After all this Jesus tries girding the disciples in nothing but one another. This seems to have had some effect as they report out of joy rather than status. Apparently healings are now possible and there is a brief respite from the internecine behavior previously evidenced (and still evident today).

End of the story here is, “Rejoice in nothing.” Read that again. Again.

Know that what follows (10:21-24) is Jesus’ closet prayer that the slow-of-head-and-heart had a moment of glimpsing something larger—the importance of nothing. We won’t get to this in the lectionary in a following week, so it will be important to acknowledge here that this gets turned from insight into a doctrine of exclusiveness, contrary to the parentheses of “nothing” that bracket this story. This is fair warning to warn that triumphalism lurks everywhere and is a dead-end—attractive but idolatrous.

Monday, June 20, 2016

Luke 9:51-62

Year C - Pentecost+6 or Community Practice+6
June 26, 2016

This pericope will be the text of my final Sunday time at a 9-month return to the pastoral ministry. 

"As the time approached when Wesley was to be re-retired, he determined to follow a vision of Peace Beyond Understanding too easily translated into religious idolatry of place. "Who knows whether I will be more preaching to myself or to the congregation.

The messengers developed from a 9-month run (some leaving, some joining in) will be entering known difficulties that will put them on edge and doubt their work of preparation. Their temptation will be that of every thwarted suitor or missionary: consign an ideal but reluctant beloved to whatever is meant by hell.

By our very ardor we are spoken to as sternly as we desired to strike others. It will be important to spend time here imaging what “stern words” Jesus used. As quiet as those words may have been (remember how proactive Jesus was with the Gerasene and how gently he left that land when rejected), they were remembered as very bracing indeed. What is more important than winning or revenge? Of such did Jesus speak?

The following interactions reinforce a difficulty with dealing with a weak Jesus not needing an American style of fantasized success: power, money, fame. These reprise the mistake of the messengers asked to prepare a community for a non-Messiah.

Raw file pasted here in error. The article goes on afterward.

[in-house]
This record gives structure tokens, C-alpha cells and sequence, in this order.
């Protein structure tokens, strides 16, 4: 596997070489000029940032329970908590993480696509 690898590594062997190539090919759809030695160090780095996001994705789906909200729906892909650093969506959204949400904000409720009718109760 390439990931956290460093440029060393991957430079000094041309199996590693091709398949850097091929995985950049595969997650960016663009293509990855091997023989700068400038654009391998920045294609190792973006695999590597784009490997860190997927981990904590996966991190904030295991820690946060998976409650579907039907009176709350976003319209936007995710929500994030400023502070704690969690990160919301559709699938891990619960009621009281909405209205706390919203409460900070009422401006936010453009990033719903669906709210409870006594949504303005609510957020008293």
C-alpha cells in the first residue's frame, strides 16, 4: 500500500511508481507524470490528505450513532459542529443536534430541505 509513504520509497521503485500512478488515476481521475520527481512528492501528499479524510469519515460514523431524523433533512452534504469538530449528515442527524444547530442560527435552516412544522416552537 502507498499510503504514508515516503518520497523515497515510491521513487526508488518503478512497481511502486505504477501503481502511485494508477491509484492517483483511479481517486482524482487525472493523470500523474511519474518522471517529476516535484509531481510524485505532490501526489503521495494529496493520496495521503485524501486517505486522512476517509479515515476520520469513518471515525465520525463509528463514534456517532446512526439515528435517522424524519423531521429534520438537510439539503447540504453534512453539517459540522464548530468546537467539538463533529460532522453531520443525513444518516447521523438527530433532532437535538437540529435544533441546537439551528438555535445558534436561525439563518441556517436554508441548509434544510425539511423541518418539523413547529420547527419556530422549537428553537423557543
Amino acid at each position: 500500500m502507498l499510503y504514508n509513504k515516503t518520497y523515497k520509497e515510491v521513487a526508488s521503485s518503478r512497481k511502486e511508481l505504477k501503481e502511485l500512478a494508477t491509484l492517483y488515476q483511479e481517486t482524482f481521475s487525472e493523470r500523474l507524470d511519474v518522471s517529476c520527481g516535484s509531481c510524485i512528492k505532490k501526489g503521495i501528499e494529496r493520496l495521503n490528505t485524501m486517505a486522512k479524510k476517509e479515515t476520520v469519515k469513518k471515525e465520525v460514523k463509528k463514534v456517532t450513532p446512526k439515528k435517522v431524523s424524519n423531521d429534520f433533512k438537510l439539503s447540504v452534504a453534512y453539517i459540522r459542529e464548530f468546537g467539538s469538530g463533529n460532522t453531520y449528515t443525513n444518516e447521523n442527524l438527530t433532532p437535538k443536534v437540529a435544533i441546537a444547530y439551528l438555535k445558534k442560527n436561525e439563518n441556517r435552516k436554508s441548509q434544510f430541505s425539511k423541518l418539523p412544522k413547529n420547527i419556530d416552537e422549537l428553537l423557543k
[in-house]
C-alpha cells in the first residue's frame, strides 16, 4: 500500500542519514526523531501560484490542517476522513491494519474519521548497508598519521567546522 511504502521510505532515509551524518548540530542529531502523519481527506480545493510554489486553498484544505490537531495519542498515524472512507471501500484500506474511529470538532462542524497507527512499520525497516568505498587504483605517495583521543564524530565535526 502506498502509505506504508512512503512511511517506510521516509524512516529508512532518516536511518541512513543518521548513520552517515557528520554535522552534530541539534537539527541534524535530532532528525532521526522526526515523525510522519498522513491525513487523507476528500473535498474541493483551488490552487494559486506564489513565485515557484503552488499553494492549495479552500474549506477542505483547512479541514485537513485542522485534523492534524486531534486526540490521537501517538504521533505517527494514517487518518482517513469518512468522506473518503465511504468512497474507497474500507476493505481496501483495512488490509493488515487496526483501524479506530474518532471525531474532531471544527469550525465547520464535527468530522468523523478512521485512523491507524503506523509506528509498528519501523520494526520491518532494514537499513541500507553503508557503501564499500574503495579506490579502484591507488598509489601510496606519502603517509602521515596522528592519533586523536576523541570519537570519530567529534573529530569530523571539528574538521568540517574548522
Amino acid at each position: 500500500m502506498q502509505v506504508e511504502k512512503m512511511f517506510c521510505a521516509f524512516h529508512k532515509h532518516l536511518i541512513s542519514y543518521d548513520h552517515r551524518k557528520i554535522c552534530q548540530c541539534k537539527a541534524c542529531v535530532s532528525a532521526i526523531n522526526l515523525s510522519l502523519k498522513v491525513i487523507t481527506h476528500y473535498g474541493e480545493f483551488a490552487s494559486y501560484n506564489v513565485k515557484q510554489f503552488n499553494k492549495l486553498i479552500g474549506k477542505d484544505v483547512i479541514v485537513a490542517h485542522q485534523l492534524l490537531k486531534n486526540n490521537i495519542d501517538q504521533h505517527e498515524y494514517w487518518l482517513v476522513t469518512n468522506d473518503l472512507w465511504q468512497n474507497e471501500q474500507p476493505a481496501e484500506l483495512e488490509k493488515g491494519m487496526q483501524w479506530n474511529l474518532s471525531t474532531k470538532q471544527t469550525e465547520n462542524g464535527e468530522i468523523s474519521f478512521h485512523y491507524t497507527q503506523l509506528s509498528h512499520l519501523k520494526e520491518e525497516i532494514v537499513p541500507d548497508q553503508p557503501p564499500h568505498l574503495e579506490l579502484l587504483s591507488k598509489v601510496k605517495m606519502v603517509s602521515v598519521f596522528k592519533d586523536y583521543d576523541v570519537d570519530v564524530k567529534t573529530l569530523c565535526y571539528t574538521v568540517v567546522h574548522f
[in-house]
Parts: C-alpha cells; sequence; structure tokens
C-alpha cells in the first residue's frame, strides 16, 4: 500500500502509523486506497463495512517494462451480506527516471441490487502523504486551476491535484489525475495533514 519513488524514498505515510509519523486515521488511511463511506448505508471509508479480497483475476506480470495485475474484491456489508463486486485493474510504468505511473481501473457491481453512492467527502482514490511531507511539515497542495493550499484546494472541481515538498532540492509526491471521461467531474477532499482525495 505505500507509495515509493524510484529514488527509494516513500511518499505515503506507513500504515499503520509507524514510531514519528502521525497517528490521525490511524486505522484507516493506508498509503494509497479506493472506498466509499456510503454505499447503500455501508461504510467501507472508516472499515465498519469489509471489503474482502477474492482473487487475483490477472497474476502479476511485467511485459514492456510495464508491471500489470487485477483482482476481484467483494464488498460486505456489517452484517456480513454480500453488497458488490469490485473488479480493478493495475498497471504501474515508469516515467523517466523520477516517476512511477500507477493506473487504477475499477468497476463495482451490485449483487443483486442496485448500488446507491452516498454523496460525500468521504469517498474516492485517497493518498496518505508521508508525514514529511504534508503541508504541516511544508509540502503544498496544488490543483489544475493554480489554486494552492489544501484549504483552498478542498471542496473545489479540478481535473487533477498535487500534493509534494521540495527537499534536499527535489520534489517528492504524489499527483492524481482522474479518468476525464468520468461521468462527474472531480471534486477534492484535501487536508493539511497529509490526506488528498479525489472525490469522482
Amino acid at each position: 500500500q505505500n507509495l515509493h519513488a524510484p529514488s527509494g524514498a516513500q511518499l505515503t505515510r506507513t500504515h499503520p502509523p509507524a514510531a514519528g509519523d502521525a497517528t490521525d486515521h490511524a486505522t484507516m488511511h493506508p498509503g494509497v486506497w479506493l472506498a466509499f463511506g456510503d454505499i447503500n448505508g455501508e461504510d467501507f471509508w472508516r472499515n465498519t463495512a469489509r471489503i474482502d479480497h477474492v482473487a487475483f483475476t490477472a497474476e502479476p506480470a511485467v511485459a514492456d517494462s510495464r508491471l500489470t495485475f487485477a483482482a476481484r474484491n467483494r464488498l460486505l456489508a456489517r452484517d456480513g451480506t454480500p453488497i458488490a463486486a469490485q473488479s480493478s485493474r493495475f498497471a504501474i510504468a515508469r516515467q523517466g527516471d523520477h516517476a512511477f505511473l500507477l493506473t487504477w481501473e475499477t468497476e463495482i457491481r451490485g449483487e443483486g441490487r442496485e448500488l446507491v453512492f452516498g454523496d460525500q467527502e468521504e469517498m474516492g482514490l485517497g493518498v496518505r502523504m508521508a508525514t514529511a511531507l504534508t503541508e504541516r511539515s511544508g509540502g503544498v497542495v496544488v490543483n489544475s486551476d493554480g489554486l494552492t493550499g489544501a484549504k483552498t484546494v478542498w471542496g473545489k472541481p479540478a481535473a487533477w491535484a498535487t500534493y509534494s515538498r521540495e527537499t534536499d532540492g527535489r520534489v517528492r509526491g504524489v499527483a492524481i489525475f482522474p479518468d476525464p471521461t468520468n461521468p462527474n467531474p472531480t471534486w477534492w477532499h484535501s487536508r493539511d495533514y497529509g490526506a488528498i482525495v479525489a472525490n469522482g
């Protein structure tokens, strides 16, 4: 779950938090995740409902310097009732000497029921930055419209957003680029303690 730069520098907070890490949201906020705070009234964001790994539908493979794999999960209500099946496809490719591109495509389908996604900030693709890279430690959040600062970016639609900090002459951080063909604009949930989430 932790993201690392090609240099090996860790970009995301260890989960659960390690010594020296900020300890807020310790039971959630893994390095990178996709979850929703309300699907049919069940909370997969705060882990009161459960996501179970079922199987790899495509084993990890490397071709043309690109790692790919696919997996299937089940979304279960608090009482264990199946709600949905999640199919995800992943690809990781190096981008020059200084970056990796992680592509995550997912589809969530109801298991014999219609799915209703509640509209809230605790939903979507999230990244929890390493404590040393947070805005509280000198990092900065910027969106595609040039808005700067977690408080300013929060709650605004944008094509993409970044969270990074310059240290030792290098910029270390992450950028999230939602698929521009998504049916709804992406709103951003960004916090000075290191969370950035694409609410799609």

First we hear, “I’ll follow by preparing a way.” And Jesus says, “You prepared for the wrong thing. There is no expectation of results or you will be as disappointed as pigs in non-houses make of sticks.

Secondly, we hear Jesus repeating the request to be messengers, none-the-less. And the erstwhile messengers are revealed in their priority to meet social norms before their work of preparation beyond the limits of today. It is to this subtle idolatry of comfortability that Jesus reminds us that there is no returning to any past glory to arrive at new life. Burial is no way to get to resurrection. Resurrection is a state of being ready in this moment, not the painting of a pre-numbered outline. "Your preparation for me is to tell of your own healing and already resurrection in the midst of a dead culture."

In good story-telling fashion, we return to point one and bring in point two. This drives home the message that there is no going home again (Yes, browse your Thomas Wolfe again), there is no stopping of time, particularly with Jesus, for anything that smacks of settling for this reward, that contingency, or some other partiality.

Friends, we don’t stop to settle scores. We advance where we can, We take our lumps. We continue telling new stories until they arrive and build a framework for a next tale less full of sound and fury.

= = = = = = =

time creeps up
on silent paws
as we prepare
for what can’t be
prepared for

in final moments
we set our answer
to a misheard call
mistaking endings
for a begining

and in this mismatch
have ready excuses
why prepartions
need not engage
our life’s story

we miss an arc
and settle for storm
disappointed preparations
follow following and more
preparations anew

Friday, June 10, 2016

Galatians 2:15-21

Year C - Pentecost+4 or Community Practice+4
June 12, 2016

The faithfulness of Jesus here equates to the grace of G*D. Faithfulness is thus parallel to Grace. This is a worthy comparison to contemplate over time.

Play with the 60’s song I Fought the Law and the Law Won. Is this the same as Paul’s, “I died to the Law through the Law...” This loss could very well be a crucifixion similar to every other conversion experience that moves from what appears to be a losing proposition to an expected winning side.

A question for Paul is why the issue of righteousness remains so important if we are working by grace rather than law. Grace doesn’t line up as well with righteousness as does Law.

Wednesday, June 08, 2016

Psalm 5:1-8

Year C - Pentecost+4 or Community Practice+4
June 12, 2016

A Psalm for the Flutes. Flutes are ancient instruments of hearing again a creative breath moving over the deep in tones too precious to be turned into everyday words. Here we move from groans to clarity by way of the lens of enemies.

Consider the gift of your enemies that refine your being. Can you hear that far-off song hailing yet another creation? Thank a flautist for momentarily embodying this ancient tune and do your very best to return these weary and wobbly words to a breath over a hole.

For the moment I will refrain from adding one more word about this portion of Psalm the Fifth. Listen behind the words.